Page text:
The Pyres of Varanasi: Breaking the Cycle of Death and Rebirth

When you step off a wooden boat onto the banks of the burning ghat in the oldest of India’s cities and you weave through a maze of funeral pyres hissing, steaming, and spitting orange embers into an inky night and you feel the metronome clang of bells vibrating inside your chest and a wave of furnace-like heat consuming everything in its reach, you realize how removed you truly are from the ritual of death.

I’ve traveled through international hot spots where life is cheap. I’ve also lost my fair share of friends and family. I don’t feel sheltered from the bony hand of death. But when I stepped on Varanasi’s famous cremation ghat, which runs 24/7, burning hundreds of bodies a day in plain sight, it dawned on me how physically distant most of us are from the departed. In the West, the dead are typically hidden—taken away—either to be beautified for a funeral or to be cremated, depending on beliefs. Either way, bodies are rarely seen again. Some might argue it is civilized, cleaner, or perhaps just emotionally easier. Or maybe it is the modern world’s subtle way of hiding from the inevitable.

Funeral practices vary worldwide. Of those I’ve witnessed, few are as transparent and raw as the Hindu ritual on the banks of the Ganges River. The Hindu believe that if a deceased’s ashes are laid in the Ganges at Varanasi, their soul will be transported to heaven and escape the cycle of rebirth. In a culture that believes in reincarnation, this concept called moksha is profound. The holier the place, the better the chances you achieve moksha and avoid returning to Earth as a cow or a cricket in your next life.

Since many believe Varanasi has been inhabited for 5,000 years (which would make it one of the world’s oldest cities), it is considered to be the most sacred of cities on the banks of the Ganges River. People come from all over to pray, collect sacred water, bathe, and yes, attend to their dead. Some even come to die.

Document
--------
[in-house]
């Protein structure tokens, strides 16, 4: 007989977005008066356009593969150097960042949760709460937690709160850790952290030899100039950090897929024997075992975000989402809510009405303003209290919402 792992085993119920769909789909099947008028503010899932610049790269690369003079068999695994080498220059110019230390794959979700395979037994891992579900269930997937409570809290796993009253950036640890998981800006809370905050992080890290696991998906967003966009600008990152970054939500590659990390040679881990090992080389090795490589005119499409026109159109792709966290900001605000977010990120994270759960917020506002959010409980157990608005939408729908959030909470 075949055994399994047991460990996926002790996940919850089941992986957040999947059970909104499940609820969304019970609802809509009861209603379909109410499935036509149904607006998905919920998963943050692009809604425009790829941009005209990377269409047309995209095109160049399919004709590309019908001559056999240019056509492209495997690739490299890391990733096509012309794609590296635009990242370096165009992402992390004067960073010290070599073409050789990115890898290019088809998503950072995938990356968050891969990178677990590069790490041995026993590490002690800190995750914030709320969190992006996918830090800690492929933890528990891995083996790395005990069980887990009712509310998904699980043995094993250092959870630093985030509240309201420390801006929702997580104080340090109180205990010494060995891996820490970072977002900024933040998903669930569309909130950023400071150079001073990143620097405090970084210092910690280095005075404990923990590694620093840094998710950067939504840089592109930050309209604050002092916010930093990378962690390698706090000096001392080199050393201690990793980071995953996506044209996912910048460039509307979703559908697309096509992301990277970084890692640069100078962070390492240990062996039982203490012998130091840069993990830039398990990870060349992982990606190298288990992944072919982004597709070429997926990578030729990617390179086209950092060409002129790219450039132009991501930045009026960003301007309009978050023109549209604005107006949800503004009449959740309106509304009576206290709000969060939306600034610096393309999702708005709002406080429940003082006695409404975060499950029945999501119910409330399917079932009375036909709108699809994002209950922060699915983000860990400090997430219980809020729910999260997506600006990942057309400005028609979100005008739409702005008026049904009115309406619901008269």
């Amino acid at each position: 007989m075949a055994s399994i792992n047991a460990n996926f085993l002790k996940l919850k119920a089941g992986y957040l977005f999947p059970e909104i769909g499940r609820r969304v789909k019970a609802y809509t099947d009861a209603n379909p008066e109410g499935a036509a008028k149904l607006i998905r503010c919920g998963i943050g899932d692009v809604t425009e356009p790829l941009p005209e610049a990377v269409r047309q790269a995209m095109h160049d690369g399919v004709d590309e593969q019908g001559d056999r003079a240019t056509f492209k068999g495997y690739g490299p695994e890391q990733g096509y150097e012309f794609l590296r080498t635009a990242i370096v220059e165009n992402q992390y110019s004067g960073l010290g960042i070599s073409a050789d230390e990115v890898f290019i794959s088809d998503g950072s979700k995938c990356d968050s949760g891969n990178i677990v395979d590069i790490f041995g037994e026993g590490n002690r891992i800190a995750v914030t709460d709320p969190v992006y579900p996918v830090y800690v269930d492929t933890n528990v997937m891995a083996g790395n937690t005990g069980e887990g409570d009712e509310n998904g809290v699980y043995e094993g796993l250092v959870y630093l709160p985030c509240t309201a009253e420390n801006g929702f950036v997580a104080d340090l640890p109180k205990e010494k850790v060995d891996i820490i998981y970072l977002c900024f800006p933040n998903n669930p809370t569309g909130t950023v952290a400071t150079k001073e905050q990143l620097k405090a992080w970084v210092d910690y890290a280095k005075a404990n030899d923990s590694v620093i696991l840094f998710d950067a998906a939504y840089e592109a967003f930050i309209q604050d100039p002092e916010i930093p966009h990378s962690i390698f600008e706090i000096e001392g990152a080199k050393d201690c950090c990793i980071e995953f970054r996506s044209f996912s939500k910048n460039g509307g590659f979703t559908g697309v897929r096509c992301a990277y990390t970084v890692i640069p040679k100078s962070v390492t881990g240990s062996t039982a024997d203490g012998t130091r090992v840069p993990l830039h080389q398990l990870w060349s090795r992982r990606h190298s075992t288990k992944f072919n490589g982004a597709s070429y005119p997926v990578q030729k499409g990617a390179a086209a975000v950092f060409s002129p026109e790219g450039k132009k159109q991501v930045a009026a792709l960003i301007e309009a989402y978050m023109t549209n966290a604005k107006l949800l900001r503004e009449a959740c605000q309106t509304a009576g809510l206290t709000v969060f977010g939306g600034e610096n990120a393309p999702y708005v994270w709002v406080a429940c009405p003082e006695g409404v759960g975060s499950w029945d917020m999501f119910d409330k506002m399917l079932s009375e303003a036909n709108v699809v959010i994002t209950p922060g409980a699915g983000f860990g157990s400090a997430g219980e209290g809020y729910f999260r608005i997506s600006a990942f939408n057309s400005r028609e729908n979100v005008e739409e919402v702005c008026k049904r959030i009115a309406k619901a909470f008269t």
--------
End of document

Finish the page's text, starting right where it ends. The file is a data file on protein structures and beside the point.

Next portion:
Thanks to the peaceful manner of our translator/fixer Madhav, a Hindu monk, our team was given access to document this sacred ritual. Within minutes of arriving, sweat streamed down my face. Teammates Dave Morton and Ashley Mosher filmed next to me. They struggled to breathe in the blasting heat. I could barely even see through my cameras.

At first, something seemed wrong about us being there. I didn’t feel entirely comfortable documenting such private moments. I wanted to ensure we were being respectful as we documented this foreign tradition in a foreign land. Something compelled me to keep looking, to keep shooting. Perhaps it was the simple commonality in it. No matter what we do or believe, none of us gets out alive.

At 4:30 a.m. the next morning, we returned. A blood red sun was rising across the river. Only one pyre was burning. The bells had stopped. Smoke and ash were everywhere and workers meticulously collected human ash and bone fragments to dump into the river. Goats and dogs roamed freely and steam rose from the ground.

Above Kanpur, India, fishermen test their luck below an irrigation / flood weir. Most regions of the Ganges forbide fishing in its sacred waters but a Muslim community in the Kanpur region, see the river as an economic oppurtunity despite tails of toxic waters.
Above Kanpur, India, fishermen test their luck below an irrigation / flood weir. Most regions of the Ganges forbide fishing in its sacred waters but a Muslim community in the Kanpur region, see the river as an economic oppurtunity despite tails of toxic waters. Photo © Peter McBride

Like most things in India, though, there is a parallel story. The demand for wood, particularly hard wood, taxes Himalayan forests. Burning one large body can require up to 1,100 pounds of logs. In turn 50 to 60 million trees are consumed annually in India alone. Electric or gas-fired crematoriums have been built but both depend on unreliable energy sources and so most still prefer traditional methods. As the sun continued to rise, I noticed three boats towering with timber coming downstream. Raj pointed out one electrical crematorium nearby. It was closed.

Not everyone can afford the cost of funeral pyres either. Even the cheapest wood is beyond the reach for much of the poor. Many bodies are discarded into the Ganges partially cremated or not at all. Estimates say 100,000 bodies of various cremation levels are tossed into the Ganges each year.